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Captain's Corner

Captain's Corner: Getting into backcountry

What's hot: Rivers are starting to heat up. A recent charter had two clients who had done some "urban" fishing with me and wanted to get away from buildings. We have a lot of backcountry in our area, so I took my flats boat to a river that empties into the southern part of Tampa Bay. We caught a variety — two slams of trout, reds and snook in the first couple of hours of a strong outgoing tide. We caught ladyfish and jacks and hung a few baby tarpon. Tides are critical, too. An outgoing tide drains the bays and channels baitfish and other goodies into narrow constrictions where predators await. The tide was high when we began, and the mangrove shoreline had snook and reds in their roots. As the water receded, fish held in the first area of deeper water adjacent to the shore. I could sight-fish redfish and snook by carefully poling the boat with the sun at my back.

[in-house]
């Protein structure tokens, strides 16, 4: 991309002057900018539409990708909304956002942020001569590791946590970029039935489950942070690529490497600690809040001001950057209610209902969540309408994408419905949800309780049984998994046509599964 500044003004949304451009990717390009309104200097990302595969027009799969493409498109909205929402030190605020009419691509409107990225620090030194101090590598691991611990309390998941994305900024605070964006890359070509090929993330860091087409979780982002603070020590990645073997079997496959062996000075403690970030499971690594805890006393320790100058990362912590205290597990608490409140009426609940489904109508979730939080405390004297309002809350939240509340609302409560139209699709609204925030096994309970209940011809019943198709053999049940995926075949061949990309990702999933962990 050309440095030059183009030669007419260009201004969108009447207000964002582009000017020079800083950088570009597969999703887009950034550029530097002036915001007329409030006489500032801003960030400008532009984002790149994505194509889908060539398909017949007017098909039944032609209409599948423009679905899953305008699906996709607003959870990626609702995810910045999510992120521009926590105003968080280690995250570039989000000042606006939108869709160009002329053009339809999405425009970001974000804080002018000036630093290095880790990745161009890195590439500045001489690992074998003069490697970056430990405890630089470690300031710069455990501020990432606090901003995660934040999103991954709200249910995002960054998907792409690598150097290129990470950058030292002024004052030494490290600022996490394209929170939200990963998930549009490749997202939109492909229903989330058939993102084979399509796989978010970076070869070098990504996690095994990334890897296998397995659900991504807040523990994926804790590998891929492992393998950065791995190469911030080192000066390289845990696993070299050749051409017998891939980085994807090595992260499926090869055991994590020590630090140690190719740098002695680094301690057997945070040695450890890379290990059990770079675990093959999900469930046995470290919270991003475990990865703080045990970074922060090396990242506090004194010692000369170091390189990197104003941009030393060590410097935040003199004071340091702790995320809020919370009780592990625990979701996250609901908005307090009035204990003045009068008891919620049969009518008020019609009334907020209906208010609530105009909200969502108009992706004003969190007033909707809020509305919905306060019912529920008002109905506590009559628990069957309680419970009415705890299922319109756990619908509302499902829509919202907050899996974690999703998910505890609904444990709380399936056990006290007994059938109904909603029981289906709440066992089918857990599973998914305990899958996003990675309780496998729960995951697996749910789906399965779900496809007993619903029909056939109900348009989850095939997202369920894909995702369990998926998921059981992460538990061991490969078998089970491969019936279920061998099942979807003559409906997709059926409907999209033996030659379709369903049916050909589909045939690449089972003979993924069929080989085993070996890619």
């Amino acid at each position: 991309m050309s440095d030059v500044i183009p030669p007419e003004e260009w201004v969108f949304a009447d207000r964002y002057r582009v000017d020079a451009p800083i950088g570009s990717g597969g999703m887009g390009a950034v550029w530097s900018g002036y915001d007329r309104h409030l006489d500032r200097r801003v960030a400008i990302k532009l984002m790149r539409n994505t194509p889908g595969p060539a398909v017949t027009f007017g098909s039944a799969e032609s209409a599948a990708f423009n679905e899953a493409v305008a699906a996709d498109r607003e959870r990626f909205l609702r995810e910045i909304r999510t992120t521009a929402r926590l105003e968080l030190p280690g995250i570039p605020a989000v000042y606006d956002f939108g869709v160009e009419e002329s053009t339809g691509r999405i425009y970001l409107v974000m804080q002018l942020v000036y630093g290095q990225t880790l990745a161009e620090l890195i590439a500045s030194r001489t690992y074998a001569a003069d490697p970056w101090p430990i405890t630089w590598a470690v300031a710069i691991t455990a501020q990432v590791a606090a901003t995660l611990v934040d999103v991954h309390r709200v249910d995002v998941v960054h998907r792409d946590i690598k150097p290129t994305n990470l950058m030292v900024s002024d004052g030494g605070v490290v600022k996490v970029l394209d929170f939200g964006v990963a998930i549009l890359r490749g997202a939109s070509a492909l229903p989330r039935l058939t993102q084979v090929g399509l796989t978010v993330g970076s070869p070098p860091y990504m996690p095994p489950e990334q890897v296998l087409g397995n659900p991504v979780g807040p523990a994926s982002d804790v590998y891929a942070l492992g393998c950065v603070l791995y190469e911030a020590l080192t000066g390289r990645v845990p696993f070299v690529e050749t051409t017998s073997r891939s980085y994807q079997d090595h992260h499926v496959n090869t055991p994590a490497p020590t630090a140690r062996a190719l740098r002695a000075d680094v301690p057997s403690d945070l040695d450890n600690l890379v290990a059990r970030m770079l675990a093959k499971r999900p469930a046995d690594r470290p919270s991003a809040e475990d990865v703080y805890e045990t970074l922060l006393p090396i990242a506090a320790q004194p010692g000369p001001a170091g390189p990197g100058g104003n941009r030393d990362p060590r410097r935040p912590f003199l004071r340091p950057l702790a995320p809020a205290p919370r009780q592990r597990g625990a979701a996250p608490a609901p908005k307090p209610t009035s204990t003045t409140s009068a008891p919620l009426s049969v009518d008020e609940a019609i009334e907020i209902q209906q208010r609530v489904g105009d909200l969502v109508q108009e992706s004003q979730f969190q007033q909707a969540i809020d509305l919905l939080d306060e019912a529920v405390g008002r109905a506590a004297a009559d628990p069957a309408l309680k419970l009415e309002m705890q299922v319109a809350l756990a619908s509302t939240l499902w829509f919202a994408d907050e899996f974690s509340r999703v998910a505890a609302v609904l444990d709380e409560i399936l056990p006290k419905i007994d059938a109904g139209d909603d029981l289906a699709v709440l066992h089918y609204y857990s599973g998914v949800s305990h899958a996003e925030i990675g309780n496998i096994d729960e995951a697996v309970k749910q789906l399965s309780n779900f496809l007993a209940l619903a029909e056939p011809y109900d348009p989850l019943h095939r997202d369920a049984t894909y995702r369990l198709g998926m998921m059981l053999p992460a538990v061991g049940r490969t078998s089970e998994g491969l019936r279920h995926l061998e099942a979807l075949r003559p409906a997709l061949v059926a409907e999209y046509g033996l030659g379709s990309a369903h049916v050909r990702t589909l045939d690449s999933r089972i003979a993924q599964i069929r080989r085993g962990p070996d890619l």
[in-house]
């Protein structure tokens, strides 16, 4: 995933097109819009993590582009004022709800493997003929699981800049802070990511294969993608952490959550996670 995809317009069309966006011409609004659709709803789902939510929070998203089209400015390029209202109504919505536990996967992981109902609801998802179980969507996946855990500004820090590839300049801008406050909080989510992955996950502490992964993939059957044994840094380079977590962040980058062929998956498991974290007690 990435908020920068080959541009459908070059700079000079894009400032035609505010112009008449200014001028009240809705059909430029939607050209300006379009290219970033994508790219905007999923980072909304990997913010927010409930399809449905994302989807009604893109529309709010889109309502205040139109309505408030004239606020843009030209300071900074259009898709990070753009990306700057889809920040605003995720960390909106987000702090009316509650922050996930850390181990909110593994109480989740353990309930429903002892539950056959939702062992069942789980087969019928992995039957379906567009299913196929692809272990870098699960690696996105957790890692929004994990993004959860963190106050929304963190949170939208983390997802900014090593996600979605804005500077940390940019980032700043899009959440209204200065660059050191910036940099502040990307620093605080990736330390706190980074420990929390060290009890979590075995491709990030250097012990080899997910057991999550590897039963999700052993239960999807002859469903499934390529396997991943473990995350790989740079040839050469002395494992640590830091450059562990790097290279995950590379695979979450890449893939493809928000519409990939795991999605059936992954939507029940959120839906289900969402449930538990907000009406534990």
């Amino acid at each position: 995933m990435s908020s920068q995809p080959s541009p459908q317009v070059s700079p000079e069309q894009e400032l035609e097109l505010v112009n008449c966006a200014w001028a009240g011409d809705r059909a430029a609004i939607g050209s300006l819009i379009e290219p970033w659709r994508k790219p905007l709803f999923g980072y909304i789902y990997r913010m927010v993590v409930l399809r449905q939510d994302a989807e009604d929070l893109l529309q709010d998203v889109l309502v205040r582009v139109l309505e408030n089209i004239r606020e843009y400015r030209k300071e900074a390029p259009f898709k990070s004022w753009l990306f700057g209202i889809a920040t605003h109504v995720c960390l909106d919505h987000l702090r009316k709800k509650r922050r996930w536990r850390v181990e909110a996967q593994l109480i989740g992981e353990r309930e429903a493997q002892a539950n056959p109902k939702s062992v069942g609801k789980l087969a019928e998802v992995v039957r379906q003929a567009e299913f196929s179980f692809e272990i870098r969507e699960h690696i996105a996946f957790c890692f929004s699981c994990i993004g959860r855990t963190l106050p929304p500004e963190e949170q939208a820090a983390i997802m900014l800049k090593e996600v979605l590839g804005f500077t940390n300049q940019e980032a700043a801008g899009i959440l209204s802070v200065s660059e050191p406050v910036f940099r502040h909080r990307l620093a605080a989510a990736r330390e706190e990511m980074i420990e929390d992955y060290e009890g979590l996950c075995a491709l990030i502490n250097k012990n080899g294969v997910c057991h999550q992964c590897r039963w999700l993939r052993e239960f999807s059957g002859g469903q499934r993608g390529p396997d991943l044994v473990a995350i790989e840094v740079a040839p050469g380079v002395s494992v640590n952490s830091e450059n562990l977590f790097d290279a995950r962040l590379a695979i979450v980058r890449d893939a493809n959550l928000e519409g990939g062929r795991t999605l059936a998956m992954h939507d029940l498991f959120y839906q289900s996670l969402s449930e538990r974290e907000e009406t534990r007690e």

Equipment: We used artificial baits, mostly plastic tails on jigs. Scent-impregnated, 3-inch shrimp on a one-eighth ounce red jig head with medium-action spin rods, spooled with 10- or 15-pound test-braided line and 25-pound fluorocarbon shock tippets, worked well. The water is tannin-stained, so our flys included baitfish patterns that had yellow with brown backs in sizes 1 and 2. Bendback fly patterns are perfect around mangroves because they usually will not hang on limbs or leaves with overzealous casting. We did not see another boat that morning.

Pat Damico charters lower Tampa Bay and can be reached at captpat.com or (727) 504-8649.

Captain's Corner: Getting into backcountry 11/02/09 [Last modified: Monday, November 2, 2009 6:45pm]
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